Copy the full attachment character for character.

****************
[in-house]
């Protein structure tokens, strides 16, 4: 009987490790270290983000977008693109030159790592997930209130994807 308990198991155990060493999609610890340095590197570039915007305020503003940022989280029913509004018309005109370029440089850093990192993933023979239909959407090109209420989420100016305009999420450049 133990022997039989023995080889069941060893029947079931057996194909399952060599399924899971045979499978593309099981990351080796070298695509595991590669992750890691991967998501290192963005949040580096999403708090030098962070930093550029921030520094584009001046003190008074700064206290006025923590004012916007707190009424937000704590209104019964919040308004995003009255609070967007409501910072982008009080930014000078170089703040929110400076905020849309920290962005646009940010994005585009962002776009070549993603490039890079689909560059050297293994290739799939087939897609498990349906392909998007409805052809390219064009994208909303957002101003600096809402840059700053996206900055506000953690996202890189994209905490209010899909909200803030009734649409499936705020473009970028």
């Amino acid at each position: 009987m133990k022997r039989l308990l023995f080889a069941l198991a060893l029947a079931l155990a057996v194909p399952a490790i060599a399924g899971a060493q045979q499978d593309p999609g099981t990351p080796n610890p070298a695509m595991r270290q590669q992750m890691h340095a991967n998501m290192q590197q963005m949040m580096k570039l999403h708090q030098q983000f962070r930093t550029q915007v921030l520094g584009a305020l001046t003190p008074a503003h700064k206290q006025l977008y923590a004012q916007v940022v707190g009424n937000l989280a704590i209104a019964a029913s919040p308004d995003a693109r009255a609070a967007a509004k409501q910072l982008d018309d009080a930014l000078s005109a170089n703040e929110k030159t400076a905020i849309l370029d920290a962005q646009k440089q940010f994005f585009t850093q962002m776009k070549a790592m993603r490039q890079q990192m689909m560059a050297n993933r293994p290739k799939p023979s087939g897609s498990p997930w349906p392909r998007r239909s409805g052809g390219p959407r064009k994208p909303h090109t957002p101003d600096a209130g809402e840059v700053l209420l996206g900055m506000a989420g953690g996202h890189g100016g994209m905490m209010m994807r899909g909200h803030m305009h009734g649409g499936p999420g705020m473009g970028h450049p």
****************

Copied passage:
[in-house]
């Protein structure tokens, strides 16, 4: 009987490790270290983000977008693109030159790592997930209130994807 308990198991155990060493999609610890340095590197570039915007305020503003940022989280029913509004018309005109370029440089850093990192993933023979239909959407090109209420989420100016305009999420450049 133990022997039989023995080889069941060893029947079931057996194909399952060599399924899971045979499978593309099981990351080796070298695509595991590669992750890691991967998501290192963005949040580096999403708090030098962070930093550029921030520094584009001046003190008074700064206290006025923590004012916007707190009424937000704590209104019964919040308004995003009255609070967007409501910072982008009080930014000078170089703040929110400076905020849309920290962005646009940010994005585009962002776009070549993603490039890079689909560059050297293994290739799939087939897609498990349906392909998007409805052809390219064009994208909303957002101003600096809402840059700053996206900055506000953690996202890189994209905490209010899909909200803030009734649409499936705020473009970028």
């Amino acid at each position: 009987m133990k022997r039989l308990l023995f080889a069941l198991a060893l029947a079931l155990a057996v194909p399952a490790i060599a399924g899971a060493q045979q499978d593309p999609g099981t990351p080796n610890p070298a695509m595991r270290q590669q992750m890691h340095a991967n998501m290192q590197q963005m949040m580096k570039l999403h708090q030098q983000f962070r930093t550029q915007v921030l520094g584009a305020l001046t003190p008074a503003h700064k206290q006025l977008y923590a004012q916007v940022v707190g009424n937000l989280a704590i209104a019964a029913s919040p308004d995003a693109r009255a609070a967007a509004k409501q910072l982008d018309d009080a930014l000078s005109a170089n703040e929110k030159t400076a905020i849309l370029d920290a962005q646009k440089q940010f994005f585009t850093q962002m776009k070549a790592m993603r490039q890079q990192m689909m560059a050297n993933r293994p290739k799939p023979s087939g897609s498990p997930w349906p392909r998007r239909s409805g052809g390219p959407r064009k994208p909303h090109t957002p101003d600096a209130g809402e840059v700053l209420l996206g900055m506000a989420g953690g996202h890189g100016g994209m905490m209010m994807r899909g909200h803030m305009h009734g649409g499936p999420g705020m473009g970028h450049p």